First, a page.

I am in the process of outlining my paper, but I have come in contact with an article printed in the New York Times dated 27 June 1963, that discusses a protest and accompanying photograph that the Times also ran on 27 June 1963. The article describes the protest held by eight Americans who were denouncing the government in Saigon, enraged at Diem’s treatment of Buddhists. Among the twelve American protestors was one Buddhist, eight Protestants, and three were Jewish. The article also identifies a request made to President Kennedy by the Prince of Cambodia for the United States to intervene in the South Vietnamese government’s mistreatment of Buddhists. President Kennedy apparently denied the request, calling it “inappropriate”.
This article is a tremendous find, and provides a twofold of information for my paper. First, I plan on using the protest of the twelve Americans to show how while many citizens did not fully understand the issues arising in Saigon, some did, and were outraged to see the misconduct by both Diem and his government, and the United States, who continued to back Diem. The protest illuminates not only disdain for the war (which was not uncommon) but also a worldly view of religion and politics – a view that many Americans undoubtedly shared. Perhaps even more important than the public uproar from the immolation was the decision of the Times to not only run the article, but a photo as well of the American protest. This leads me to believe that the Times may not has been as politically motivated as I had previously thought. While it remains factual that the Times turned down Browne’s image on the grounds of its disturbing portrayal, perhaps that was simply the only reason the image was not seen in the Times on 13 June 1963. In other words, political motivation may have taken a backseat to the shielding of the public from a graphic image. The last takeaway from the article is the small discussion of President Kennedy publically electing not to get involved with Diem’s mistreatment of the Buddhists. While the coup occurred later in 1963, it appears that in June of 1963, JFK still desired to allow Diem to govern as he saw fit. At this point, JFK seems content allowing Diem to remain as “the puppet who pulled his own strings”. The decision to remove Diem and remain further involved in Vietnam appears to have come after June of 1963.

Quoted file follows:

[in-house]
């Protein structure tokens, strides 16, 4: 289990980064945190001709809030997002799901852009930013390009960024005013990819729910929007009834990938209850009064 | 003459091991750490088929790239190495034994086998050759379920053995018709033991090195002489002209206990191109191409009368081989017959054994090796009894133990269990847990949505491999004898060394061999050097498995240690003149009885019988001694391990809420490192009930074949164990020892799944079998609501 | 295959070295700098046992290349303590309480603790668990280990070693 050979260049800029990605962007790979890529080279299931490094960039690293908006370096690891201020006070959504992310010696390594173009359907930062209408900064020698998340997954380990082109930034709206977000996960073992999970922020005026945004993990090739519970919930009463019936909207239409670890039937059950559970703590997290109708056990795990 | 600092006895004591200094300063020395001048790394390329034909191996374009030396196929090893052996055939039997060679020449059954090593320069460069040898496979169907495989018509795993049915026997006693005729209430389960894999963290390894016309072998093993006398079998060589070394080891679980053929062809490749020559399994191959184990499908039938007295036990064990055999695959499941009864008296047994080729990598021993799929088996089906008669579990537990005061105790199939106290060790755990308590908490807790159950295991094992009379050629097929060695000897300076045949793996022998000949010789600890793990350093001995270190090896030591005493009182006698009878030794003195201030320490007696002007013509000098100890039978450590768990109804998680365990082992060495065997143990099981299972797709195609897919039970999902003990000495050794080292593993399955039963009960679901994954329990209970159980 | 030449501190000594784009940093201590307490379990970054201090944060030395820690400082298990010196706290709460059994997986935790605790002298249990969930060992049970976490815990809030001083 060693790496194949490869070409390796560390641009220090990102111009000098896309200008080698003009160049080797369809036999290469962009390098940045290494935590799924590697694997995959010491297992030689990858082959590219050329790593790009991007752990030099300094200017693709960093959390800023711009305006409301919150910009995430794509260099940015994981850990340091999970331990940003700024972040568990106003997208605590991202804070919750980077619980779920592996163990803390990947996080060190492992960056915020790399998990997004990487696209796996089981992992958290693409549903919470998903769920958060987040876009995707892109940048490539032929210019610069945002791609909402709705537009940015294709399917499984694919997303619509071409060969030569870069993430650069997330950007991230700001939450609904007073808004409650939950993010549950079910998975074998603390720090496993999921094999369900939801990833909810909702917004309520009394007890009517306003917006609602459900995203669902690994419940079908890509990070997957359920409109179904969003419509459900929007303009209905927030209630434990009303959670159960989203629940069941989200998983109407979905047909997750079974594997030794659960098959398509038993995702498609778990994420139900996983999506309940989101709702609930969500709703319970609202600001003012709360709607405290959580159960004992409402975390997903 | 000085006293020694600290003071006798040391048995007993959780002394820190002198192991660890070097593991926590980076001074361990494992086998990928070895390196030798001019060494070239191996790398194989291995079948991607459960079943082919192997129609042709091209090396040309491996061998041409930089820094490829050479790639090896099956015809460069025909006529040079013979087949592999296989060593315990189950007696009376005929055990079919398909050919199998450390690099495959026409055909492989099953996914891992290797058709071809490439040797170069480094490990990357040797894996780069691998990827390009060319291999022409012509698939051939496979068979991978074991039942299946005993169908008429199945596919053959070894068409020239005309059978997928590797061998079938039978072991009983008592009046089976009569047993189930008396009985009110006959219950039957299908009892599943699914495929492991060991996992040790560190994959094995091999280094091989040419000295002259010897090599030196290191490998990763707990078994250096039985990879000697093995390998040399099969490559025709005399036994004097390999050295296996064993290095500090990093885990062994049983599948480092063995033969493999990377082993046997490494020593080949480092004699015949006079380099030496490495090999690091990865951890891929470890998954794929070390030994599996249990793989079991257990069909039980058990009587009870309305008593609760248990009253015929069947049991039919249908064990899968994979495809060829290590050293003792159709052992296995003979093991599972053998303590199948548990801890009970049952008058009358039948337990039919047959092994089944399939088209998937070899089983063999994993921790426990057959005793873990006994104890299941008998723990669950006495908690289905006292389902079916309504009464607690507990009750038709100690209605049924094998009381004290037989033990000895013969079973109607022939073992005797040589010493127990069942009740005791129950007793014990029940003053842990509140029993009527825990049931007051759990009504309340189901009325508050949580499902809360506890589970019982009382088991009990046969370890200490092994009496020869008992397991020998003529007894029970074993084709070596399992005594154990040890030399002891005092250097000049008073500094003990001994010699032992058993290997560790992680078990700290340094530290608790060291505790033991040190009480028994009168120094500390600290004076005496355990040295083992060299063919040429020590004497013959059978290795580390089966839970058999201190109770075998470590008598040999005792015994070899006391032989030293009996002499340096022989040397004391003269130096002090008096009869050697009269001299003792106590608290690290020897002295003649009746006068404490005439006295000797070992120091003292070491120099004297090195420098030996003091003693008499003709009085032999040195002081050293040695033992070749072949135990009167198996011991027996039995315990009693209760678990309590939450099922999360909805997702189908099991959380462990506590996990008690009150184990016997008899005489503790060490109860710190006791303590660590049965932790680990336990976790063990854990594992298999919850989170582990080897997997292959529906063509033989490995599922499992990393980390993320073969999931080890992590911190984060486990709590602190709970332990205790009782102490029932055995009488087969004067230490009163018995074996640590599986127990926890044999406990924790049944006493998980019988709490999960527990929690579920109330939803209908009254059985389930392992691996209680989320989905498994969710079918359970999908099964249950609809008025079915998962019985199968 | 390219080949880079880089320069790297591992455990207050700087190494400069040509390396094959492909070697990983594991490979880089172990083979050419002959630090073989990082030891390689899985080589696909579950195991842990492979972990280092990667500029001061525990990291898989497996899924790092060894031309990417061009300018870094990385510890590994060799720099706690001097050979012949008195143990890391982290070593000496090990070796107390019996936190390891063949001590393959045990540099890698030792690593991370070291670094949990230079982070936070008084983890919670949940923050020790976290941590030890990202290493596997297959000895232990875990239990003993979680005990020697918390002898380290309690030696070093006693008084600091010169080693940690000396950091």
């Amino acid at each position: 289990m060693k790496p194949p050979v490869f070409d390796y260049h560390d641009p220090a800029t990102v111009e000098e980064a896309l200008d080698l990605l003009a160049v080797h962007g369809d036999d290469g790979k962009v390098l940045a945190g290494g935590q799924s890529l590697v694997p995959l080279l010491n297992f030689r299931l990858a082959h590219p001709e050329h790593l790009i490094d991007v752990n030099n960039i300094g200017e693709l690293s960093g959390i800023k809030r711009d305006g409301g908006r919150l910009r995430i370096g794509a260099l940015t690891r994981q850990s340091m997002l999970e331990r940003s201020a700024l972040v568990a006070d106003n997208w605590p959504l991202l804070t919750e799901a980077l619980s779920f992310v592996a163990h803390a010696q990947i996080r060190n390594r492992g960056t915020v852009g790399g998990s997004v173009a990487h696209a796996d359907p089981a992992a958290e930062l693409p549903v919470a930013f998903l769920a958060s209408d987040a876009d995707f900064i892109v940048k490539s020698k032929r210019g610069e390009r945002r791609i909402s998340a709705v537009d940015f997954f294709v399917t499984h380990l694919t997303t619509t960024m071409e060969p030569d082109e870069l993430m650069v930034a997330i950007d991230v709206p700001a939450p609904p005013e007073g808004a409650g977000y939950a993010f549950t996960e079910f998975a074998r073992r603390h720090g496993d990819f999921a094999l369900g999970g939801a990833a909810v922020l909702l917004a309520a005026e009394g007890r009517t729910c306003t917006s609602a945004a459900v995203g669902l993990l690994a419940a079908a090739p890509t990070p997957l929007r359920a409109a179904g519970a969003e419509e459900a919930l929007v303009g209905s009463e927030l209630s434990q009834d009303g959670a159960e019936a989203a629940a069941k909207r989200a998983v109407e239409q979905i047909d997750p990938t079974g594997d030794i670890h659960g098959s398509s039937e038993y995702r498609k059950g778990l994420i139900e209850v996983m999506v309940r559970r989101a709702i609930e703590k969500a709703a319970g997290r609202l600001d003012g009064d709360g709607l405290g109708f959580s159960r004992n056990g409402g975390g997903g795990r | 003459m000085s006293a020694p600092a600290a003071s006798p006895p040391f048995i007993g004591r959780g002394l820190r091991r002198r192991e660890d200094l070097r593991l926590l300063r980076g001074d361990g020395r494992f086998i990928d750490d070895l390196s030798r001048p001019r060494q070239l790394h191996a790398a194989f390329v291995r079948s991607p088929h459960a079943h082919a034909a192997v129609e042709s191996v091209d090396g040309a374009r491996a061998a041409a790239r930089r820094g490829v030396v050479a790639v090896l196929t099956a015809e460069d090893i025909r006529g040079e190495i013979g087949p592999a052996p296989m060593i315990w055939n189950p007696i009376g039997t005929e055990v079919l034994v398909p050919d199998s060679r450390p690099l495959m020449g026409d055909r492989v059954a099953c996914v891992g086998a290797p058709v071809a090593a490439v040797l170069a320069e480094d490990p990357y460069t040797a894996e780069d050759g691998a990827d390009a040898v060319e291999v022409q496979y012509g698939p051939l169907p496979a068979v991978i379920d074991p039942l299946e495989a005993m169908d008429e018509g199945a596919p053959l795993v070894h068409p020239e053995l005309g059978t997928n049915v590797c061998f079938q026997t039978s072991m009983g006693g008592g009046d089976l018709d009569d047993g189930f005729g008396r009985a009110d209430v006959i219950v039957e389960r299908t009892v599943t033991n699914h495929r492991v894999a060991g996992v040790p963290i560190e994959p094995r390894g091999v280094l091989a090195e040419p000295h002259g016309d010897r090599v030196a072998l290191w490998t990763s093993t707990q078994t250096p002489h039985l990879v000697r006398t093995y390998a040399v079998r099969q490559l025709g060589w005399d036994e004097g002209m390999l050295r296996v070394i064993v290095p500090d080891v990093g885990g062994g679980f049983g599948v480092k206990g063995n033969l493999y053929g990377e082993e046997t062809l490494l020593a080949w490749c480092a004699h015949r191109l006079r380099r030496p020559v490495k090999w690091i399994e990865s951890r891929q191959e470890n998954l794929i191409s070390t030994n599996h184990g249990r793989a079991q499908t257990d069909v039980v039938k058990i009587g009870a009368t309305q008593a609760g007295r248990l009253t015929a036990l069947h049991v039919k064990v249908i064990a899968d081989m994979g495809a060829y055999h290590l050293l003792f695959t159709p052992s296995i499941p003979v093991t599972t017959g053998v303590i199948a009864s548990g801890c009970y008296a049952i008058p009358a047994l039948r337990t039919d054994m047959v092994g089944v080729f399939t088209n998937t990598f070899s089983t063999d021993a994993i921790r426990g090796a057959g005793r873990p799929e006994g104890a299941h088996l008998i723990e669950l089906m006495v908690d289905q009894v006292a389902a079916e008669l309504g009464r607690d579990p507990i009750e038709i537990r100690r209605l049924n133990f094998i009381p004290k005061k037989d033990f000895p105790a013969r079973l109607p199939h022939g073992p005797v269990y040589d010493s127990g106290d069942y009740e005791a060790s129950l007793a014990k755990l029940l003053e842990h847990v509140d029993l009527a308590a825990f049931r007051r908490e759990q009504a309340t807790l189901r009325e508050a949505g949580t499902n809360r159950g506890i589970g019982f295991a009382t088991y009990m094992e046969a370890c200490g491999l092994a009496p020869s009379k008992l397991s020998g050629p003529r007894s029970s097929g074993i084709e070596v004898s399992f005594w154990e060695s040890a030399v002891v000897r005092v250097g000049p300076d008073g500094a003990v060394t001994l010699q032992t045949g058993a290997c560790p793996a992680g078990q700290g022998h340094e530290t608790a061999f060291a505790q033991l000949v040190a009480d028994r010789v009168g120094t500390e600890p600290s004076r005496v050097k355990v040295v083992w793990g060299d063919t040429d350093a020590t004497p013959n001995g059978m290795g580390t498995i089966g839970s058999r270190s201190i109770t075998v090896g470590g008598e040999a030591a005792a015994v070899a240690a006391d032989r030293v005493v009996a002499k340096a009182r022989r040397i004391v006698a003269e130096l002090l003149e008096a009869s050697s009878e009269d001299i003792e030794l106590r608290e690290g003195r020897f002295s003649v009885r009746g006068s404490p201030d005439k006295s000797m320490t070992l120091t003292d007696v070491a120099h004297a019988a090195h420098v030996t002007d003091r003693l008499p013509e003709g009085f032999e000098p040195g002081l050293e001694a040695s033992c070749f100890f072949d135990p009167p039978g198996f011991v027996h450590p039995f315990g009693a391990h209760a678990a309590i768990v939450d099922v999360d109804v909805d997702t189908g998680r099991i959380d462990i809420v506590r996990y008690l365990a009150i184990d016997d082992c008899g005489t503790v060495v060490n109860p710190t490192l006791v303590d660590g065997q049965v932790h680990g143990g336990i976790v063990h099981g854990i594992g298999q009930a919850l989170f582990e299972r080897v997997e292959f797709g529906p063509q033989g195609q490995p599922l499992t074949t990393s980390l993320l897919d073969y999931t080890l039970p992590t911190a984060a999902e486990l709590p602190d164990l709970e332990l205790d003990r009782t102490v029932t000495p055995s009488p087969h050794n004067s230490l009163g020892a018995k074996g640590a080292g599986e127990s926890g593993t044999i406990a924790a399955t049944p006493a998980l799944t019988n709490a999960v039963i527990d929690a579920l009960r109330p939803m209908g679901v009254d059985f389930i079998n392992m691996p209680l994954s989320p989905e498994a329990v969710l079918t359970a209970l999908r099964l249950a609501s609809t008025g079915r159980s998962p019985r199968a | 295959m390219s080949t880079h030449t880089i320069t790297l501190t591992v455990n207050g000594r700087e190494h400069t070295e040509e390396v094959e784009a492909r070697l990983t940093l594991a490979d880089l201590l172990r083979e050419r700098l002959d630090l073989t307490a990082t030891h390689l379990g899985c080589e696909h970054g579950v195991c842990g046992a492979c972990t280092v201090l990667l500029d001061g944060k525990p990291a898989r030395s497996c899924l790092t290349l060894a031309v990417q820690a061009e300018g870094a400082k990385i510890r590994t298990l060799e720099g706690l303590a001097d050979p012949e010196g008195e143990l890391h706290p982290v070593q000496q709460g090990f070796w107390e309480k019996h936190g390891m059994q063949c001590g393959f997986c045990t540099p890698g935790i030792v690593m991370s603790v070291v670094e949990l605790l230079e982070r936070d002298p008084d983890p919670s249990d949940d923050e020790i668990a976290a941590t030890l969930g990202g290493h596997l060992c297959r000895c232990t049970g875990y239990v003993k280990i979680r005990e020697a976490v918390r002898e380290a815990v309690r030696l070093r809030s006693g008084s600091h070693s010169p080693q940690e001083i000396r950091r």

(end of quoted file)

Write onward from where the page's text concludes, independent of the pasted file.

12 U.S. Clergymen Assail Saigon on Religious Curbs
New York Times (1923-Current file); Jun 27, 1963; ProQuest Historical Newspapers: The New York Times (1851-2009) pg. 8